• CEE 401 Concrete Materials
  • CEE 415 Geometric Design of Roads
  • CEE 421 Construction Planning
  • CEE 449 Environmental Engineering Lab
  • CEE 453 Urban Hydrology and Hydraulics
  • CEE 465 Design of Structural Systems
  • CEE 484 Applied Soil Mechanics
  • CEE 498SIS Sustainable Infrastructure Systems
  • CEE 493 Sustainable Design Eng Tech

Appendix B. Design Content of Civil and Environmental Engineering Courses

The design content of a course is a number representing the number of credit hours of the course that are directly associated with engineering design. The design content of each CEE course in the catalog are listed below.

  • CEE 195 Introduction to Civil Engineering 0.00
  • CEE 199 Undergraduate Open Seminar 0.00
  • CEE 201 Systems Engineering & Economics 1.50
  • CEE 202 Engineering Risk & Uncertainty 1.50
  • CEE 300 Behavior of Materials 1.00
  • CEE 310 Transportation Engineering 1.00
  • CEE 311 Engineering Surveying 1.20
  • CEE 320 Construction Engineering 1.50
  • CEE 330 Environmental Engineering 0.50
  • CEE 340 Energy and Global Environment 1.00
  • CEE 350 Water Resources Engineering 1.30
  • CEE 360 Structural Engineering 0.50
  • CEE 380 Geotechnical Engineering 1.00
  • CEE 398PBL Project Based Learning 0.00
  • CEE 401 Concrete Materials 1.00
  • CEE 405 Asphalt Materials, I 2.00
  • CEE 406 Pavement Design, I 2.50
  • CEE 407 Airport Design 2.00
  • CEE 408 Railroad Transportation Engineering 1.00
  • CEE 409 Railroad Track Engineering 2.00
  • CEE 410 Railway Signaling and Control 1.00
  • CEE 411 Railroad Project Design & Constr 2.00
  • CEE 412 High-Speed Rail Engineering 1.00
  • CEE 415 Geometric Design of Roads 3.00
  • CEE 416 Traffic Capacity Analysis 1.50
  • CEE 417 Urban Transportation Planning 0.00
  • CEE 418 Public Transportation Systems 1.00
  • CEE 420 Construction Productivity 2.10
  • CEE 421 Construction Planning 2.50
  • CEE 422 Construction Cost Analysis 1.80
  • CEE 424 Sustainable Const Methods 1.00
  • CEE 430 Ecological Quality Engineering 1.00
  • CEE 434 Environmental Systems, I 2.00
  • CEE 437 Water Quality Engineering 1.50
  • CEE 438 Science and Environmental Policy 0.25
  • CEE 440 Fate Cleanup Environ Pollutant 1.00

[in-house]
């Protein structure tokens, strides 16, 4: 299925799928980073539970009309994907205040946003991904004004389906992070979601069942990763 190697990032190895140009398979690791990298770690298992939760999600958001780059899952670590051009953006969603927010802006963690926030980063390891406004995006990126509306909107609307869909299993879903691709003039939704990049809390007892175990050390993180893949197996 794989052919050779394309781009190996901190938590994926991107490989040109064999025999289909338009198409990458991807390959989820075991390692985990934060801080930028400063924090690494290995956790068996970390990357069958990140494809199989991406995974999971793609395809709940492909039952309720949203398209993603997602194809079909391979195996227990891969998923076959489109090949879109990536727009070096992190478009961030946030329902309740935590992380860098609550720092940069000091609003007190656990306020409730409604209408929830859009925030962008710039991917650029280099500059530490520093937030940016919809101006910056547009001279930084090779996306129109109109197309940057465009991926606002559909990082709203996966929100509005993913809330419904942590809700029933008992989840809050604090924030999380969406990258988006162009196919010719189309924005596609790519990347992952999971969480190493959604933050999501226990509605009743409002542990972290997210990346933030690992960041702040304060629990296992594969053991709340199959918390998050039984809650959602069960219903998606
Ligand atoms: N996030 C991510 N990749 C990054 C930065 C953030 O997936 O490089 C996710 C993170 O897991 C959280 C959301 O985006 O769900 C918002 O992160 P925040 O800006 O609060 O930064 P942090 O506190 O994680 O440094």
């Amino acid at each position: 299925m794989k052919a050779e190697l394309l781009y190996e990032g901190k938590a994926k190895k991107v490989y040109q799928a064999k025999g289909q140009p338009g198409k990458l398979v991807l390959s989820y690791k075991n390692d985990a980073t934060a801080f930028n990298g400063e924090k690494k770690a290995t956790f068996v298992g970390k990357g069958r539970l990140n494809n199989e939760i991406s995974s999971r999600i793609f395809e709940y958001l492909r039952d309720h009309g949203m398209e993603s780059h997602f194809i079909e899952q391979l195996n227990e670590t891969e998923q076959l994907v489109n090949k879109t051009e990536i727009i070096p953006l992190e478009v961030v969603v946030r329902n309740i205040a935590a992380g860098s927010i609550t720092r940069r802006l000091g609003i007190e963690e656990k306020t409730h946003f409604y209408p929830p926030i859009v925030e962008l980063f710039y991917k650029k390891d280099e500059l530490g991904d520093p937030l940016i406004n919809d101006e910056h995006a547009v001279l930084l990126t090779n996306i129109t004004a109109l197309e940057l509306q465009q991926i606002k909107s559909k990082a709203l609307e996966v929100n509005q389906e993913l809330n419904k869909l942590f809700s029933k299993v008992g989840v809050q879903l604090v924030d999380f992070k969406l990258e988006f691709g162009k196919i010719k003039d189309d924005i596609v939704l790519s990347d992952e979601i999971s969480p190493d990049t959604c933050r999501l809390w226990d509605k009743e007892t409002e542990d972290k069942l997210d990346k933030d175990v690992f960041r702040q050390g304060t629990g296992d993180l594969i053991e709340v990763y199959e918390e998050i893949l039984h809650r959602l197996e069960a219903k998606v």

• CEE 442 Env Eng Principles, Physical 0.50
  • CEE 443 Env Eng Principles, Chemical 0.00
  • CEE 444 Env Eng Principles, Biological 0.00
  • CEE 445 Air Quality Modeling 1.00
  • CEE 446 Air Quality Engineering 2.00
  • CEE 447 Atmospheric Chemistry 0.00
  • CEE 449 Environmental Engineering Lab 2.00
  • CEE 450 Surface Hydrology 0.75
  • CEE 451 Environmental Fluid Mechanics 0.60
  • CEE 452 Hydraulic Analysis and Design 2.50
  • CEE 453 Urban Hydrology and Hydraulics 2.70
  • CEE 457 Groundwater 0.25
  • CEE 458 Water Resources Field Methods 1.00
  • CEE 460 Steel Structures, I 2.40
  • CEE 461 Reinforced Concrete, I 2.40
  • CEE 462 Steel Structures, II 2.40
  • CEE 463 Reinforced Concrete, II 2.25
  • CEE 465 Design of Structural Systems 3.00
  • CEE 467 Masonry Structures 2.40
  • CEE 468 Prestressed Concrete 2.40
  • CEE 469 Wood Structures 2.40
  • CEE 470 Structural Analysis 1.00
  • CEE 471 Structural Mechanics 0.30
  • CEE 472 Structural Dynamics 1.00
  • CEE 480 Foundation Engineering 2.25
  • CEE 483 Soil Mechanics and Behavior 1.50
  • CEE 484 Applied Soil Mechanics 2.50
  • CEE 491 Decision and Risk Analysis 1.50
  • CEE 493 Sustainable Design Eng Tech 2.00
  • CEE 495 Professional Practice 0.00
  • CEE 497 Independent Study* 0.00
  • CEE 498 Special Topics* 0.00
  • CEE 498SIS Sustainable Infrastructure Systems 2.10

Note: Design content in CEE 497 and CEE 398/498 is by default assigned to be zero. The design content in these courses (and courses outside CEE) are evaluated on a case-by-case basis. The instructors of the CEE 497 and CEE 498 courses must provide written evidence of design and designated hours for approval by the Program Review Committee. This issue is discussed in Chapter 3, The Academic Program Plan.

Appendix C. Civil Engineering Courses with a Laboratory Component

  • CEE 300 Behavior of Materials
  • CEE 401 Concrete Materials
  • CEE 405 Asphalt Materials, I
  • CEE 449 Environmental Engineering Lab
  • CEE 458 Water Resources Field Methods
  • CEE 483 Soil Mechanics and Behavior